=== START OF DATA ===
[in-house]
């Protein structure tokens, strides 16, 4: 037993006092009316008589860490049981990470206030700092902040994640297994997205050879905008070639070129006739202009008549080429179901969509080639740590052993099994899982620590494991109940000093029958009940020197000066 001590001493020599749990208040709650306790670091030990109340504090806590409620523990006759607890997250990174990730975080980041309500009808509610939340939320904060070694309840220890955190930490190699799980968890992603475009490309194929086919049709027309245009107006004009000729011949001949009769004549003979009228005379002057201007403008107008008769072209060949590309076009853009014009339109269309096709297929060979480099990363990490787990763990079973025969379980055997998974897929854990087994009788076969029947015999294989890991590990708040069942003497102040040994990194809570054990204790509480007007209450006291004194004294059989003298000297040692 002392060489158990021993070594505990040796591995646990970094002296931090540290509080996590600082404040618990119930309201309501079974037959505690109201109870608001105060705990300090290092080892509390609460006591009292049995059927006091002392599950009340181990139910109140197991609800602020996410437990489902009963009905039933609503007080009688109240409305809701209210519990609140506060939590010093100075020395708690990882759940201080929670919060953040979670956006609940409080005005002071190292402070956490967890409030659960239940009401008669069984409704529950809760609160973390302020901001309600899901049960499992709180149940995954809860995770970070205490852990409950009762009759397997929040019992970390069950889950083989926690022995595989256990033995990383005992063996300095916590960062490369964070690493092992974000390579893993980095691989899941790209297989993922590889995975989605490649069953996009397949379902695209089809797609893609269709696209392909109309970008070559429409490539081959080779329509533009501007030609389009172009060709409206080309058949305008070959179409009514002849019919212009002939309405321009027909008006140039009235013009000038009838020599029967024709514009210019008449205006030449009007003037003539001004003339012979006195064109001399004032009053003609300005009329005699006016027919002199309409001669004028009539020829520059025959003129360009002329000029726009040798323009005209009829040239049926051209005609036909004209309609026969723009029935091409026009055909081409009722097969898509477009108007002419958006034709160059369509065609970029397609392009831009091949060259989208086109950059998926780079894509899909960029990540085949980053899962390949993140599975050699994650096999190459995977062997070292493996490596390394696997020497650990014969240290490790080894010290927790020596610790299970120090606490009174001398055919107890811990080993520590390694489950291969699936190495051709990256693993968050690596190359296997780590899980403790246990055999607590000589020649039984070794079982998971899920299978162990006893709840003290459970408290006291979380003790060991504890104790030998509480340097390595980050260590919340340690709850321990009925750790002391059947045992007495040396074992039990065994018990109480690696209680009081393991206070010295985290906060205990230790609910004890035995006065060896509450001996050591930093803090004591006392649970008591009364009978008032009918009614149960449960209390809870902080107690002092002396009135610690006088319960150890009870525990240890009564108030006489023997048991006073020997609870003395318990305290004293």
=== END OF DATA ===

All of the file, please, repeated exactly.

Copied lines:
[in-house]
């Protein structure tokens, strides 16, 4: 037993006092009316008589860490049981990470206030700092902040994640297994997205050879905008070639070129006739202009008549080429179901969509080639740590052993099994899982620590494991109940000093029958009940020197000066 001590001493020599749990208040709650306790670091030990109340504090806590409620523990006759607890997250990174990730975080980041309500009808509610939340939320904060070694309840220890955190930490190699799980968890992603475009490309194929086919049709027309245009107006004009000729011949001949009769004549003979009228005379002057201007403008107008008769072209060949590309076009853009014009339109269309096709297929060979480099990363990490787990763990079973025969379980055997998974897929854990087994009788076969029947015999294989890991590990708040069942003497102040040994990194809570054990204790509480007007209450006291004194004294059989003298000297040692 002392060489158990021993070594505990040796591995646990970094002296931090540290509080996590600082404040618990119930309201309501079974037959505690109201109870608001105060705990300090290092080892509390609460006591009292049995059927006091002392599950009340181990139910109140197991609800602020996410437990489902009963009905039933609503007080009688109240409305809701209210519990609140506060939590010093100075020395708690990882759940201080929670919060953040979670956006609940409080005005002071190292402070956490967890409030659960239940009401008669069984409704529950809760609160973390302020901001309600899901049960499992709180149940995954809860995770970070205490852990409950009762009759397997929040019992970390069950889950083989926690022995595989256990033995990383005992063996300095916590960062490369964070690493092992974000390579893993980095691989899941790209297989993922590889995975989605490649069953996009397949379902695209089809797609893609269709696209392909109309970008070559429409490539081959080779329509533009501007030609389009172009060709409206080309058949305008070959179409009514002849019919212009002939309405321009027909008006140039009235013009000038009838020599029967024709514009210019008449205006030449009007003037003539001004003339012979006195064109001399004032009053003609300005009329005699006016027919002199309409001669004028009539020829520059025959003129360009002329000029726009040798323009005209009829040239049926051209005609036909004209309609026969723009029935091409026009055909081409009722097969898509477009108007002419958006034709160059369509065609970029397609392009831009091949060259989208086109950059998926780079894509899909960029990540085949980053899962390949993140599975050699994650096999190459995977062997070292493996490596390394696997020497650990014969240290490790080894010290927790020596610790299970120090606490009174001398055919107890811990080993520590390694489950291969699936190495051709990256693993968050690596190359296997780590899980403790246990055999607590000589020649039984070794079982998971899920299978162990006893709840003290459970408290006291979380003790060991504890104790030998509480340097390595980050260590919340340690709850321990009925750790002391059947045992007495040396074992039990065994018990109480690696209680009081393991206070010295985290906060205990230790609910004890035995006065060896509450001996050591930093803090004591006392649970008591009364009978008032009918009614149960449960209390809870902080107690002092002396009135610690006088319960150890009870525990240890009564108030006489023997048991006073020997609870003395318990305290004293």